Peru merits several chapters, presumably because MacQuarrie spent far more time in that locale than the other Andean countries, but also because it seems to have just so many damn interesting things going on there.  MacQuarrie chronicles the Shining Path guerrilla movement of the 1980s and early ‘90s (still mildly active today), hikes to Machu Picchu and gives us the dirty low-down on its smarmy “discoverer” Hiram Bingham, and waxes rhapsodic about the Ice Maiden, a 15th-century mummy of a young girl sacrificed as an offering to the Incan gods.  Juanita, as she was called after her discovery on Mount Amparo, was found wearing perfectly preserved garments made of the finest, most intricate weavings.  From here, MacQuarrie deftly segues into a lengthy discussion of the preservation of traditional weaving practices in Peru today.  As part of his trip to a cooperative market where the Peruvian weavers hawk their wares, he was treated to a typical native lunch:  guinea pigs “served on a plate roasted and splayed, with their arms and legs stretching out, looking like road kill.”  Thanks, Kim.  You just killed my appetite and tempted me to hit PETA up for a Save the Guinea Pigs campaign.

Travelling a little further south to Lake Titicaca (a name that always inspired the giggles in my 8-year-old self), straddling the border of Peru and Bolivia, MacQuarrie then introduces me, his by now fascinated reader, to Los Uros, floating islands made of reeds that house and sustain an entire population.  Everything there, the residences, the boats, the furniture, the food – you name it – is made entirely from the reeds, called totora, that grow naturally on Lake Titicaca.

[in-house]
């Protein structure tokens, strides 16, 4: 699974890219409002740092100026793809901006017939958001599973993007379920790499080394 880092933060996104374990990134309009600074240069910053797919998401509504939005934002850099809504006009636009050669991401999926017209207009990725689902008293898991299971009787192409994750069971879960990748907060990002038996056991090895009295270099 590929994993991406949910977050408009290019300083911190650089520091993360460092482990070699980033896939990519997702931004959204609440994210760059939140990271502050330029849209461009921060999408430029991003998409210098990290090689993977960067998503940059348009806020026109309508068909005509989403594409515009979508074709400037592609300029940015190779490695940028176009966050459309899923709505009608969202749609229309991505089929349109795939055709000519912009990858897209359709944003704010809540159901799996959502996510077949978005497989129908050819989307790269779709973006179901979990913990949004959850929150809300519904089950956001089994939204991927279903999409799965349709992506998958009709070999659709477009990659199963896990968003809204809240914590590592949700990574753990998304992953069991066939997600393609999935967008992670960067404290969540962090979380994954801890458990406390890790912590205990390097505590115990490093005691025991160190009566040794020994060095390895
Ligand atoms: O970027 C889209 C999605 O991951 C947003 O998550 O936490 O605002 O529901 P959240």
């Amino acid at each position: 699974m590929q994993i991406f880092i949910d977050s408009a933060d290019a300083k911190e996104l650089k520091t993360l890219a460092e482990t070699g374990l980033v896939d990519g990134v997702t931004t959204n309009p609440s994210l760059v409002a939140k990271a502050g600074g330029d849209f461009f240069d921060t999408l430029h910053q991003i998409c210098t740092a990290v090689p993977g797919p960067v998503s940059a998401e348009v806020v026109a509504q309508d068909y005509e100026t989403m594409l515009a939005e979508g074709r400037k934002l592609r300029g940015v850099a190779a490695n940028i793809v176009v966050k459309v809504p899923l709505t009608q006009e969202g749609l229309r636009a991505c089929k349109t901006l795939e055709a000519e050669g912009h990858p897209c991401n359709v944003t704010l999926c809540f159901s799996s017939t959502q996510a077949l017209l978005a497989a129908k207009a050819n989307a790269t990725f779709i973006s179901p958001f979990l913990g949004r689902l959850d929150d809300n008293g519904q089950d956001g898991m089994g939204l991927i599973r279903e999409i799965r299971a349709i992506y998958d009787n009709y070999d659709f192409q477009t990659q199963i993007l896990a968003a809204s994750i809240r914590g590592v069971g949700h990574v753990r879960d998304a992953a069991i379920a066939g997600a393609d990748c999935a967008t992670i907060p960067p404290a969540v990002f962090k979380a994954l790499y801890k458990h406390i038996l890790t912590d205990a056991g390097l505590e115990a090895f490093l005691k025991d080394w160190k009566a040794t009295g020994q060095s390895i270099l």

And have I rambled on long enough?  I should at least give you something to anticipate and leave off telling you chapter and verse about everything this Andean chronicle has to offer.  I must be coming off like the movie trailer that shows all the best scenes and doesn’t leave you anything but filler.  Don’t fret.  There’s a heap of adventure left and you’ll keep moving south into Bolivia and Chile:  Che Guevara, the ruins of Tiahuanaco (Ancient Aliens and Giorgio Tsoukalos’ electrified hair are not in evidence, thank God!), Butch Cassidy and the Sundance Kid, and the Yamana Indians of Tierra del Fuego are waiting.  And Darwin makes a second but final appearance!

I guess it’s apparent by now that I was quite enamored with this book and, as such, I give it a healthy 4.5 stars out of 5.  My one quibble however is with the ending.  I’ll just say that MacQuarrie ends his journey very abruptly.  So abruptly, in fact, that I questioned whether my advance reading copy was missing its ending.  While I normally wouldn’t even comment on this as typos are common with ARCs and come with the territory, my particular electronic copy had an inordinate number of editing goofs which couldn’t help but make me wonder about that ending.  Life and Death in the Andes has since been released so I’m sorely tempted to buy a copy to satisfy my curiosity.

To me, reading is all about learning and adventure, whether you’re traveling in your armchair with words or making your reading-inspired dreams a reality, the latter being exactly what MacQuarrie has done.  The Willis books spurred the failed volunteer opportunity which led to his meeting with Heyerdahl.  The Heyerdahl dig, as well as six months spent living with the primitive Yora tribe in Peru’s Upper Amazon, gave MacQuarrie the idea to travel the length of the Andes, chronicling its troubled history and colorful personages along the way.

Full Disclosure: A review copy of this book was provided to me by Simon & Schuster via NetGalley.  All quotes herein are from the review copy and may appear differently in the final print version.  I would like to thank the publisher for providing me this opportunity. All opinions expressed herein are my own.